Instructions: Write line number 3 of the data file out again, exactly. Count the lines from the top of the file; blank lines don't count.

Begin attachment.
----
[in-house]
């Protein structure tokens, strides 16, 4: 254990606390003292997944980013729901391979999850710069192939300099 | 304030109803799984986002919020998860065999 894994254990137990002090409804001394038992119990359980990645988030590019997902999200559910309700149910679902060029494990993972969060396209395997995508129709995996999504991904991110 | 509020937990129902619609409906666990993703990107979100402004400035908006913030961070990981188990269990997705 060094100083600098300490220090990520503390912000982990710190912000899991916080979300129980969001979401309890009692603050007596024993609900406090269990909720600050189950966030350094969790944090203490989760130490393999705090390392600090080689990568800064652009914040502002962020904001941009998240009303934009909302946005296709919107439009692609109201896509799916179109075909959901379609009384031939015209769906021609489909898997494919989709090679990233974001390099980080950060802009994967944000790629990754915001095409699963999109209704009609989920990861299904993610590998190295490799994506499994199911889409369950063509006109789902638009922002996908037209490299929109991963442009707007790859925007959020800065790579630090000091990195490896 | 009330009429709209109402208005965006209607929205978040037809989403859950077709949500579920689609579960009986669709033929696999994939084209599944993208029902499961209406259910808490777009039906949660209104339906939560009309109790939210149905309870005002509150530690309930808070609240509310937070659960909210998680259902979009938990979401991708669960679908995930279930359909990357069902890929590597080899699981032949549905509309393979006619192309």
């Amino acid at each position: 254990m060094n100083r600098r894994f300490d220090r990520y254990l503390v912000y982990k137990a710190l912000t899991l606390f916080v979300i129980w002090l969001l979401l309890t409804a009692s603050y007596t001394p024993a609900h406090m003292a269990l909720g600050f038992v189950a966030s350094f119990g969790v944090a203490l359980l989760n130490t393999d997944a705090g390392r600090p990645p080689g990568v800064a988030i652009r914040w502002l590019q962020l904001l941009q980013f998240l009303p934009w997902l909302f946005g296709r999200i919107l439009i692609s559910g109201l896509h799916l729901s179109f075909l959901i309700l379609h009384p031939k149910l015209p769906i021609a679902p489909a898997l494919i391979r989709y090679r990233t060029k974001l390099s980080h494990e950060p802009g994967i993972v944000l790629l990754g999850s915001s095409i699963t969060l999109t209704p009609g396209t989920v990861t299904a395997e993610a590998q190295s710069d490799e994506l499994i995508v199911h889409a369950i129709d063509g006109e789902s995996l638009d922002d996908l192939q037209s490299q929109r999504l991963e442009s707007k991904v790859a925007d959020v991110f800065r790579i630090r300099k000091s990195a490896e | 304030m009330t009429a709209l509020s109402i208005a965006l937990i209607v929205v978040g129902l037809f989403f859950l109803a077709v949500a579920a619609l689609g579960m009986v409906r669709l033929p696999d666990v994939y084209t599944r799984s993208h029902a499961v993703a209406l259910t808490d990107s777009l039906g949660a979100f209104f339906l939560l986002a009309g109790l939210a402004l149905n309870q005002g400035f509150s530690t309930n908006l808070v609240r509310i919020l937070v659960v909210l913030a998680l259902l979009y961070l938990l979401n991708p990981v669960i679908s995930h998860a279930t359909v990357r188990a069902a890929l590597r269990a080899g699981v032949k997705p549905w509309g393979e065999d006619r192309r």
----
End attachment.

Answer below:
């Amino acid at each position: 254990m060094n100083r600098r894994f300490d220090r990520y254990l503390v912000y982990k137990a710190l912000t899991l606390f916080v979300i129980w002090l969001l979401l309890t409804a009692s603050y007596t001394p024993a609900h406090m003292a269990l909720g600050f038992v189950a966030s350094f119990g969790v944090a203490l359980l989760n130490t393999d997944a705090g390392r600090p990645p080689g990568v800064a988030i652009r914040w502002l590019q962020l904001l941009q980013f998240l009303p934009w997902l909302f946005g296709r999200i919107l439009i692609s559910g109201l896509h799916l729901s179109f075909l959901i309700l379609h009384p031939k149910l015209p769906i021609a679902p489909a898997l494919i391979r989709y090679r990233t060029k974001l390099s980080h494990e950060p802009g994967i993972v944000l790629l990754g999850s915001s095409i699963t969060l999109t209704p009609g396209t989920v990861t299904a395997e993610a590998q190295s710069d490799e994506l499994i995508v199911h889409a369950i129709d063509g006109e789902s995996l638009d922002d996908l192939q037209s490299q929109r999504l991963e442009s707007k991904v790859a925007d959020v991110f800065r790579i630090r300099k000091s990195a490896e | 304030m009330t009429a709209l509020s109402i208005a965006l937990i209607v929205v978040g129902l037809f989403f859950l109803a077709v949500a579920a619609l689609g579960m009986v409906r669709l033929p696999d666990v994939y084209t599944r799984s993208h029902a499961v993703a209406l259910t808490d990107s777009l039906g949660a979100f209104f339906l939560l986002a009309g109790l939210a402004l149905n309870q005002g400035f509150s530690t309930n908006l808070v609240r509310i919020l937070v659960v909210l913030a998680l259902l979009y961070l938990l979401n991708p990981v669960i679908s995930h998860a279930t359909v990357r188990a069902a890929l590597r269990a080899g699981v032949k997705p549905w509309g393979e065999d006619r192309r």